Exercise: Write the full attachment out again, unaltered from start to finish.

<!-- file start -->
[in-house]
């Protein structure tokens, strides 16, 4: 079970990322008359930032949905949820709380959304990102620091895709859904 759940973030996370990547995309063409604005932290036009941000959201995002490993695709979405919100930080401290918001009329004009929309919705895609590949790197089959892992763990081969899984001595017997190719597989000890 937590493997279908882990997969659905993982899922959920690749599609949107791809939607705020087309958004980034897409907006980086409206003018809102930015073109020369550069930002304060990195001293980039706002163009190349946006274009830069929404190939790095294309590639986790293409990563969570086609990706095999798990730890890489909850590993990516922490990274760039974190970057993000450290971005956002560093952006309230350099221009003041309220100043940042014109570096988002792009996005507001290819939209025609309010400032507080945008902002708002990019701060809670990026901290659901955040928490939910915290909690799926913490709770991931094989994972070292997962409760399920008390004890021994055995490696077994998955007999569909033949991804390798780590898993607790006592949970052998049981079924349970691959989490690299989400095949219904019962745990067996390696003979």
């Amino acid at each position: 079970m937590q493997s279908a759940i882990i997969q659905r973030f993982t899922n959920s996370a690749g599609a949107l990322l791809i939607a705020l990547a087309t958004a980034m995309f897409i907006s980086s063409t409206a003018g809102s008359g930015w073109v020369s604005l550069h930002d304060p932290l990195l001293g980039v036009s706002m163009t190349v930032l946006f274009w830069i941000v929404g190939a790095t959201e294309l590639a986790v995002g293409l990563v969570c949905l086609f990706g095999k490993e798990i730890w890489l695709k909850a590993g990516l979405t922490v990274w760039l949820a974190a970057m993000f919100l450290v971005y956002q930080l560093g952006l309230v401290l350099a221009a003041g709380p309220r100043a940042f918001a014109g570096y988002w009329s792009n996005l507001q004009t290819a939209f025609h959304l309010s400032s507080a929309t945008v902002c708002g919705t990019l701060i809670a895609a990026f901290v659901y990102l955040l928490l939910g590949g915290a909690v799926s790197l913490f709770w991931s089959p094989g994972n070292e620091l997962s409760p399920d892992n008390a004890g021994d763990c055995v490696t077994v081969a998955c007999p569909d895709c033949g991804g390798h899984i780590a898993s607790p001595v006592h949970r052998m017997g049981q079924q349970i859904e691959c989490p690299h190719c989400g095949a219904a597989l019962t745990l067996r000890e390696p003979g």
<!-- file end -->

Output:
[in-house]
């Protein structure tokens, strides 16, 4: 079970990322008359930032949905949820709380959304990102620091895709859904 759940973030996370990547995309063409604005932290036009941000959201995002490993695709979405919100930080401290918001009329004009929309919705895609590949790197089959892992763990081969899984001595017997190719597989000890 937590493997279908882990997969659905993982899922959920690749599609949107791809939607705020087309958004980034897409907006980086409206003018809102930015073109020369550069930002304060990195001293980039706002163009190349946006274009830069929404190939790095294309590639986790293409990563969570086609990706095999798990730890890489909850590993990516922490990274760039974190970057993000450290971005956002560093952006309230350099221009003041309220100043940042014109570096988002792009996005507001290819939209025609309010400032507080945008902002708002990019701060809670990026901290659901955040928490939910915290909690799926913490709770991931094989994972070292997962409760399920008390004890021994055995490696077994998955007999569909033949991804390798780590898993607790006592949970052998049981079924349970691959989490690299989400095949219904019962745990067996390696003979």
């Amino acid at each position: 079970m937590q493997s279908a759940i882990i997969q659905r973030f993982t899922n959920s996370a690749g599609a949107l990322l791809i939607a705020l990547a087309t958004a980034m995309f897409i907006s980086s063409t409206a003018g809102s008359g930015w073109v020369s604005l550069h930002d304060p932290l990195l001293g980039v036009s706002m163009t190349v930032l946006f274009w830069i941000v929404g190939a790095t959201e294309l590639a986790v995002g293409l990563v969570c949905l086609f990706g095999k490993e798990i730890w890489l695709k909850a590993g990516l979405t922490v990274w760039l949820a974190a970057m993000f919100l450290v971005y956002q930080l560093g952006l309230v401290l350099a221009a003041g709380p309220r100043a940042f918001a014109g570096y988002w009329s792009n996005l507001q004009t290819a939209f025609h959304l309010s400032s507080a929309t945008v902002c708002g919705t990019l701060i809670a895609a990026f901290v659901y990102l955040l928490l939910g590949g915290a909690v799926s790197l913490f709770w991931s089959p094989g994972n070292e620091l997962s409760p399920d892992n008390a004890g021994d763990c055995v490696t077994v081969a998955c007999p569909d895709c033949g991804g390798h899984i780590a898993s607790p001595v006592h949970r052998m017997g049981q079924q349970i859904e691959c989490p690299h190719c989400g095949a219904a597989l019962t745990l067996r000890e390696p003979g």